SL Trib’s Brian Maffly: BLM’s Management Proposals Could Mean Mining, Drilling In Grand Staircase

Aug 17, 2018
Originally published on August 17, 2018 10:40 am

The Bureau of Land Management has issued draft proposals outlining the uses the federal government wants to allow in the Grand Staircase-Escalante and Bears Ears national monuments in southern Utah.

The BLM said the agency's preferred plan among four options for the Grand Staircase-Escalante National Monument would be the "least restrictive to energy and mining development." That could potentially open up hundreds of thousands of previously untouched acres to extractive industries.

Several lawsuits are still pending against President Trump over his decision last December to downsize the two monuments. Tribal and conservation groups are opposed to the changes, which divided Grand Staircase into three smaller units and Bears Ears into two.

"It really is a big change in direction in how that land was administered for the last 21 years, since President Clinton designated [Grand Staircase]," said Brian Maffly, public lands reporter for the Salt Lake Tribune.

Maffly pored over the land management plans that were posted on Wednesday. He spoke with KUER about what the BLM is proposing and what that could mean for the region.

This interview has been edited for length and clarity.

R: In your article, you mentioned there are four categories that the BLM had to choose from in terms of how much protection to apply to these places and they chose the least restrictive. Can you explain what those four categories were and what the thinking was behind picking that one?

M: The BLM wanted to have a range of alternatives for these management plans. So at the one end was the kind of 'don't do anything, leave the management structures as they are now.' And that's always an alternative when they do environmental impact statements. Then the next three are varying levels of protection and restriction on land uses. So the preferred alternatives in both cases — both monuments — are the ones that allowed the most 'multiple use' and the least restrictions on development.

So, for example, the Grand Staircase plan, which is actually four separate plans, the preferred alternative is leaving open 700,000 acres for mineral development taken out the monument. There's a lot of great coal there ... oil and gas ... tar sands are in there. And that draft allows the most amount of land to be available. So that's a sign among the critics that this was drafted to benefit the energy industry.

R: That was my next question. What's been the feedback from environmental groups on this?

M: Super negative. And it's of two different kinds. Some of the groups are saying 'wow these draft plans really are a giveaway to the extractive industries.' Especially the Grand Staircase plan. And then, on the other hand, the Native American groups that support the Bears Ears monument and want to see it restored are objecting to even participating in this planning process. They say it's illegitimate.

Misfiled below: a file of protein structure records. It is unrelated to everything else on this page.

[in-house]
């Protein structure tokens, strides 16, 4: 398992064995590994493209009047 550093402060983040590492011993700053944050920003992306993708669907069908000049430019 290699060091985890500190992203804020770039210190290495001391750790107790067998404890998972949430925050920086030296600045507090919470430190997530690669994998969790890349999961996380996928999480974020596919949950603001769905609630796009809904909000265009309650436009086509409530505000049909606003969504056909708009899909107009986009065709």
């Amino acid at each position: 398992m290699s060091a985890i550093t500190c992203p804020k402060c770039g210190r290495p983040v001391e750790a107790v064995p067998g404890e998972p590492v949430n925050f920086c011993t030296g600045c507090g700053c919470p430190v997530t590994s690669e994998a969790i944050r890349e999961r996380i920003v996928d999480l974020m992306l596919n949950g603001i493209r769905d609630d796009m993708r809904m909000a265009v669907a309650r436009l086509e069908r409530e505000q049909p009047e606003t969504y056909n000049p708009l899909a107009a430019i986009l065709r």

R: Is it surprising how fast these have come out since the designations were reduced less than a year ago?

M: I think so. I've never seen an environmental impact statement come out so quickly. They started the process in January soon after the president's order. They had these so-called scoping meetings in Kanab, Bluff, Blanding and those towns back in March. And here, six months later, we have draft management plans out and the environmental impact statements are hundreds and hundreds of pages long. They seem pretty comprehensive to me, too. It doesn't seem to me like they're just glossing over things, there's a lot of analysis in there. I spent the entire day yesterday reading this stuff — my eyes are glazing over. And I've never seen environmental impact statements come out in under a year, and this one's come out in half a year.

R: So what's next?

M: That's a big question. But what's next is a public comment period where the Interior Department will be reviewing what I believe will be thousands of comments coming in. And that runs through November 15. After that, I think we'll see the Interior Department make a very expedited decision on which draft or which alternative to adopt and then to start implementing it right away. And meanwhile, this whole thing is going to be playing out in the courts.

Follow more of Brian Maffly’s coverage here.

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